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Replace railway lines with bus routes, says think tank - but no mention of cycling

Insititute of Economic Affairs urges overhaul of London's transport system - but ignores city's cycling boom...

Just days after Mayor of London Boris Johnson warned it would be “suicide” for any political party to omit cycling from its manifesto for the forthcoming general election, a right-wing think tank has published a report calling for busy commuter rail lines into the capital to be turned into busways.

An ideal opportunity to put in some cycle lanes alongside, you’d think, to help provide for London’s cycling boom?

Well, no, there isn’t a single mention of cycling at all in the 44-page report, published by the Institute of Economic Affairs, described in 2007 by broadcaster Andrew Marr as "undoubtedly the most influential think tank in modern British history."

In its report, Paving over the tracks: a better use of Britain’s railways? the Institute of Economic Affairs claims that the government spends a disproportionate amount on railways.

The report says: “The support received by the rail industry is disproportional to its importance to travellers. Individuals in the UK are far more likely to travel by car than train, with 90 per cent of passengers and 70 per cent of freight traffic carried by roads.

“Despite this disparity, state funding of railways is just 30 per cent lower than that spent on roads,” it adds.

It points to bus rapid transit systems in Asia and Latin America as providing a blueprint that could be followed here.

Reference is made to Cambridgeshire's guided busway - but not to the cycle track running alongside it - with that and similar systems criticised due to the cost involved and "their lack of flexibility
in terms of the type of traffic accommodated."

The focus of the report is largely on London, where it is claimed the quarter of a million daily rail commuters could be served by a fleet of 150 coaches, each with a capacity of 75 people.

According to the report, the coaches “would be able to carry the same number of commuters while occupying one seventh of the capacity of a one-lane busway, of a similar width to that required by a train.”

They add that everyone would get a seat, fares would be cheaper, journey times “the same, if not shorter,” and “door-to-door time savings offered by busways would reduce journey times further, as direct services could operate from suburbs and villages not on the rail network.”

Bicycles, some might expect, could make the journey at either end easier still, with buses perhaps fitted with bike racks to carry them, but again there is no mention of that in the report.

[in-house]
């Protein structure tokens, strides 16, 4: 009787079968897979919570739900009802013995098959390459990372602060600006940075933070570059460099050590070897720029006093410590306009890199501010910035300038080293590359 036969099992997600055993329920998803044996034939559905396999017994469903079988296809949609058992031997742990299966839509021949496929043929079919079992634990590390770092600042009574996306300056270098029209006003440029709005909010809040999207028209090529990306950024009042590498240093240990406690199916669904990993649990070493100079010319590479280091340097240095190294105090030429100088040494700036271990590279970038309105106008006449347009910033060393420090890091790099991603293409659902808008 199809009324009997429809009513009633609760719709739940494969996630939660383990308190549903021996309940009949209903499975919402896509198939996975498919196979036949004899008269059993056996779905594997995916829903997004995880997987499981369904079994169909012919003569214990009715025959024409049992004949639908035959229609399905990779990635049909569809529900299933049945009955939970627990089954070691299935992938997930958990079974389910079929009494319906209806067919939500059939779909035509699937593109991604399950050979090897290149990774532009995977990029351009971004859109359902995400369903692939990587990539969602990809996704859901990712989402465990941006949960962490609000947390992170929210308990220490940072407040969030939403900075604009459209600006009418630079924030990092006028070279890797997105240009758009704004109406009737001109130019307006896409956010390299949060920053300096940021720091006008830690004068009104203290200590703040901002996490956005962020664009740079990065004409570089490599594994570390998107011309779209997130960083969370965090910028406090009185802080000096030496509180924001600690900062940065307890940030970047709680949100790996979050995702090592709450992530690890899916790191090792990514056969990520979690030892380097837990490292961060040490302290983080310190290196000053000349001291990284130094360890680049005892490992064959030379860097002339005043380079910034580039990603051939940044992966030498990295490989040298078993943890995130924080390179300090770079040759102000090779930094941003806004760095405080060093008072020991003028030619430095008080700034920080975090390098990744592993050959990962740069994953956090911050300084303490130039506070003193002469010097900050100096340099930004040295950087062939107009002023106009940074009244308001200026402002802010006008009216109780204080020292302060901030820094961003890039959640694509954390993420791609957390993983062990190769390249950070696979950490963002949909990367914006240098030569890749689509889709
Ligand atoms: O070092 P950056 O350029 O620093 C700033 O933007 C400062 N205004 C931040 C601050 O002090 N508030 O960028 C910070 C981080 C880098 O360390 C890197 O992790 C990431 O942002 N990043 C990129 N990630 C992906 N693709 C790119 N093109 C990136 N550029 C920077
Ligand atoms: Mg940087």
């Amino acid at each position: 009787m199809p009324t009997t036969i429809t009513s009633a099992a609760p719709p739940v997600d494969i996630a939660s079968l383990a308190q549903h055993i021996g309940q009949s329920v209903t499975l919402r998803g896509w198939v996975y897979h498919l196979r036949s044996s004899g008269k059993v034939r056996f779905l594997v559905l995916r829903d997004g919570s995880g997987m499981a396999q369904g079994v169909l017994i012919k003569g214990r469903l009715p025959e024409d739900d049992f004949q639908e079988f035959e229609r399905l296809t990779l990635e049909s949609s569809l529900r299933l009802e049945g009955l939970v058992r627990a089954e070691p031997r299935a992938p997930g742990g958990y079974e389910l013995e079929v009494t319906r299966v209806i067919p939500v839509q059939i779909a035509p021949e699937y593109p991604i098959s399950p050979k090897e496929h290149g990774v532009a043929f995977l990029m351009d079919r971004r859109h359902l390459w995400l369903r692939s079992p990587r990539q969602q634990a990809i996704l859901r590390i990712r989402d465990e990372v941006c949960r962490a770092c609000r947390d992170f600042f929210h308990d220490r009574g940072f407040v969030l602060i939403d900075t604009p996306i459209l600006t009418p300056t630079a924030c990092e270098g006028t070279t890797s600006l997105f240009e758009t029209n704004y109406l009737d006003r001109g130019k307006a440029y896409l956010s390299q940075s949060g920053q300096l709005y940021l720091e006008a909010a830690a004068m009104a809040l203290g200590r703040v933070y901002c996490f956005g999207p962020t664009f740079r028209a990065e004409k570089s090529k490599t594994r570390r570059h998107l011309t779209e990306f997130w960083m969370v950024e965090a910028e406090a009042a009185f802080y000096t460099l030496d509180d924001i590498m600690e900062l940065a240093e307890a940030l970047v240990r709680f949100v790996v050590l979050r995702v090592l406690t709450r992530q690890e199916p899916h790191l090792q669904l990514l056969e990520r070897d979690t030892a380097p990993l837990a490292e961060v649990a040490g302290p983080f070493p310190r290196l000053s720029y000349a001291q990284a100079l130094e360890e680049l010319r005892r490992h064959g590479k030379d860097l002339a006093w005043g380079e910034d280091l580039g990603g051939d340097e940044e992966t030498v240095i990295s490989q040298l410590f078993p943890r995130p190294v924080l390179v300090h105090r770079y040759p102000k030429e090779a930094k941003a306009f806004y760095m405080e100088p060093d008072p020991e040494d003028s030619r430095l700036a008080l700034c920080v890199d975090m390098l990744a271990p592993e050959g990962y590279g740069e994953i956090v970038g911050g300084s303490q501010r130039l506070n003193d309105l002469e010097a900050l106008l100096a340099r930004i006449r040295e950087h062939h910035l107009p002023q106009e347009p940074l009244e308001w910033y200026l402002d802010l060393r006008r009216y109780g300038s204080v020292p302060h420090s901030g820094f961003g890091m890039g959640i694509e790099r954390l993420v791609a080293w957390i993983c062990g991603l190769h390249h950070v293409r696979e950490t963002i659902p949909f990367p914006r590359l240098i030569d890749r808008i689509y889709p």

Co-author Dr Richard Wellings, head of transport at the Institute of Economic Affairs, said: “Ongoing interference by politicians in the rail industry has led to everyone getting a raw deal.

“Passengers face increasingly expensive fares only to fight their way onto trains during peak times and taxpayers continue to prop up an industry whose importance to the country is disproportionally small relative to the level of resources it receives.

“Adopting more efficient methods of transport could offer considerable benefits to passengers and the taxpayer alike.

“But only when the sector is liberalised from rigid state control, will we see such alternatives being seriously considered,” he added.

Last week, Mr Johnson was adamant that political parties should "absolutely" pledge significant funding for cycling.

"I’m sure it will be in the Conservative manifesto,” he said. “Other parties can commit suicide by failing to promote cycling if they want.

“We need a cycling revolution across the country as a whole and I think we should be looking at a much more thorough system of links across Britain.”

His comments were made after he gave the go-ahead for the planned East-West and North-South Cycle Superhighways in London, which are due to be approved by the board of Transport for London (TfL) this week.

Yesterday, TfL revealed that bicycles make up one sixth of traffic in the Congestion Charge zone, and that in some parts of the city they account for as much as half at peak times.

Among the more left-field cycle infrastructure proposals put forward in the past couple of years for a network of aerial cycle paths running alongside railway viaducts, as well as a floating cycle way running along the Thames from Vauxhall to Canary Wharf.

Simon has been news editor at road.cc since 2009, reporting on 10 editions and counting of pro cycling’s biggest races such as the Tour de France, stories on issues including infrastructure and campaigning, and interviewing some of the biggest names in cycling. A law and languages graduate, published translator and former retail analyst, his background has proved invaluable in reporting on issues as diverse as cycling-related court cases, anti-doping investigations, and the bike industry. He splits his time between London and Cambridge, and loves taking his miniature schnauzer Elodie on adventures in the basket of her Elephant Bike.

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